watching the sun sizzle over the horizon,
while the Wednesday sailing regatta pirouetted underneath,
and a salsa band played music,
and couples danced and walked
and children ate ice cream
and I did, too.  I did
too, with you
thankful for this moment,
this day,
and you reminded me it was the longest of the year.

The past few weeks have not been altogether easy,
but there is the sun,
always to be counted on,
and there are the smiles of a summer dawning ~

We can rejuvenate ourselves,

Our planet does, every day,
every year

Happy solstice to everyone

11 June 2012

The Shimmering Self

So hard to believe my material self
                                           is the very least of me,
not meant to accompany me
                                           into eternity.

Over the centuries, I've grown so very
with my curves and lines,
with my cracks and groans,
with my nails and toes,
with my hair, and every
crevice of me.
So very hard to believe my physical

( with gratitude to The Happiness Rx )

And yet, when breathing deep,
I find my shimmering self exceeds
my mortal limits, is only impeded
by my body's desires, but smiles
              compassionately at my body's
needs for snacking on the fruits of the earth --
                air and sea, wine and bread,
                you and me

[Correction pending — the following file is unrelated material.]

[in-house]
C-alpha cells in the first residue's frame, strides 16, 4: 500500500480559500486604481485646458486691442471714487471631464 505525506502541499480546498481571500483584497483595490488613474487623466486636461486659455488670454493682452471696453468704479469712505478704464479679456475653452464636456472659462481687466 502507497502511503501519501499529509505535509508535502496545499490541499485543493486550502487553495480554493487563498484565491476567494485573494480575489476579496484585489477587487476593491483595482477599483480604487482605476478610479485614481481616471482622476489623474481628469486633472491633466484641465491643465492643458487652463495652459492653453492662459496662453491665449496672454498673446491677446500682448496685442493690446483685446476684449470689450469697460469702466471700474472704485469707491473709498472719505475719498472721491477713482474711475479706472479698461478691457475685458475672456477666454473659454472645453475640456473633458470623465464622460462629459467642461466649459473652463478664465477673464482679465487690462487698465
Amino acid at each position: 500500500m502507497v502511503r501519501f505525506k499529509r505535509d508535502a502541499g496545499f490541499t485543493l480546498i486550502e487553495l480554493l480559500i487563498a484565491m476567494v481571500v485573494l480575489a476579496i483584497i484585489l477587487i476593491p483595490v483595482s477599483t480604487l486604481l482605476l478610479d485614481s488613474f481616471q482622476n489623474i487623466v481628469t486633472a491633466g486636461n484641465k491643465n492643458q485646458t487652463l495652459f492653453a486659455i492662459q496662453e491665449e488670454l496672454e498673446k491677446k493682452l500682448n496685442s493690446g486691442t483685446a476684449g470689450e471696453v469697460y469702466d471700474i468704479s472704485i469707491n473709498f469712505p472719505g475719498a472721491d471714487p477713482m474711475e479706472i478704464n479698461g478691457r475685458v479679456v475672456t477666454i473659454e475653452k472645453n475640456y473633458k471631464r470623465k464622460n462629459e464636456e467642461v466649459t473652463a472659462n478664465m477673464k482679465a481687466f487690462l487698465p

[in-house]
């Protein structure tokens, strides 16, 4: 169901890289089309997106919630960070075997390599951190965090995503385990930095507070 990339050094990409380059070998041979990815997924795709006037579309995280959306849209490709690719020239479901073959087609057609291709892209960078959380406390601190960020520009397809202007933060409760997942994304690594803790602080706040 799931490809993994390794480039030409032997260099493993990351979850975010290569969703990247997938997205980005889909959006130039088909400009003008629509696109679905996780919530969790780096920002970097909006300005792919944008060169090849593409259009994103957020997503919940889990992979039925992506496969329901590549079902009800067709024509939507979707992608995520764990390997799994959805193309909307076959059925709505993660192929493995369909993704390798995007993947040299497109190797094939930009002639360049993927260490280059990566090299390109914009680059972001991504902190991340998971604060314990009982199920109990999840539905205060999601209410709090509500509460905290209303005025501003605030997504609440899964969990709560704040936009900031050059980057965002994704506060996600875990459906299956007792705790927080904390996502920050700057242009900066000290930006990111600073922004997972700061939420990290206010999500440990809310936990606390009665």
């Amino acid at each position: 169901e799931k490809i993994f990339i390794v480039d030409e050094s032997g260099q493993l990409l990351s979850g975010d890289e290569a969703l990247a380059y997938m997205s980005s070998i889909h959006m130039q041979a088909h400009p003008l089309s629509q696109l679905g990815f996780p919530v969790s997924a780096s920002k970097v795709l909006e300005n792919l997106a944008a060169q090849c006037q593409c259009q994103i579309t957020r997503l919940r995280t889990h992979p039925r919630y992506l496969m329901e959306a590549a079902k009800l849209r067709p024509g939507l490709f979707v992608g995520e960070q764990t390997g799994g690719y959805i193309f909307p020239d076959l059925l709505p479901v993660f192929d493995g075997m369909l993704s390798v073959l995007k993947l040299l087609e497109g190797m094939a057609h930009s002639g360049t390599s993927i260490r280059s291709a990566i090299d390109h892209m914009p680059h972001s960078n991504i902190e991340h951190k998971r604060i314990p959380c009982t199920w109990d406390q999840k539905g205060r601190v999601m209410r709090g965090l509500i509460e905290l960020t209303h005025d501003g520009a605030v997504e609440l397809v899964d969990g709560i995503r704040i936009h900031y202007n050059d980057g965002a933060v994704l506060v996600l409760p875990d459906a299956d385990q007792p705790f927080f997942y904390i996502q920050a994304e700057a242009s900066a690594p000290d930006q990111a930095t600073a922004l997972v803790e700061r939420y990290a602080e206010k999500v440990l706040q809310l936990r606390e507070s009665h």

together --
gentle pastimes of the time
we spend clasped in this earth's embrace.

But if one sincerely meditates
one finds the lines of our bodies
only hold us close; we seek to fly,
and we can fly

(photo by Makropoulos)

is it that we fear our dying?
It is because the body
which is a somatic entity
loves the vibrancy
                   the spirit endows it with.

The body is, essentially,
a parasite that sucks the life
off the spiritual source
that created it.
No sin in that, we live mutually,
striving to see clearly
                         the duality
               of each and all.

~ ~ ~

Now what the hell
             you may implore
does this have to do
               with the cost of oil,
               the unending wars,
               the embittered child,
               the Tony awards,
               with Barack Obama,
               or with Mitt or George?
               With the rising debt
               with the setting empire
               with Madonna's tit
               or the unpredictable weather?

With all the awful news today
Why is it that this is all
                I can say?

Because it is all I can say.

It's hard to believe,
yet it may be time
to believe
that our materials selves
are the very least of we
not meant to accompany
into eternity.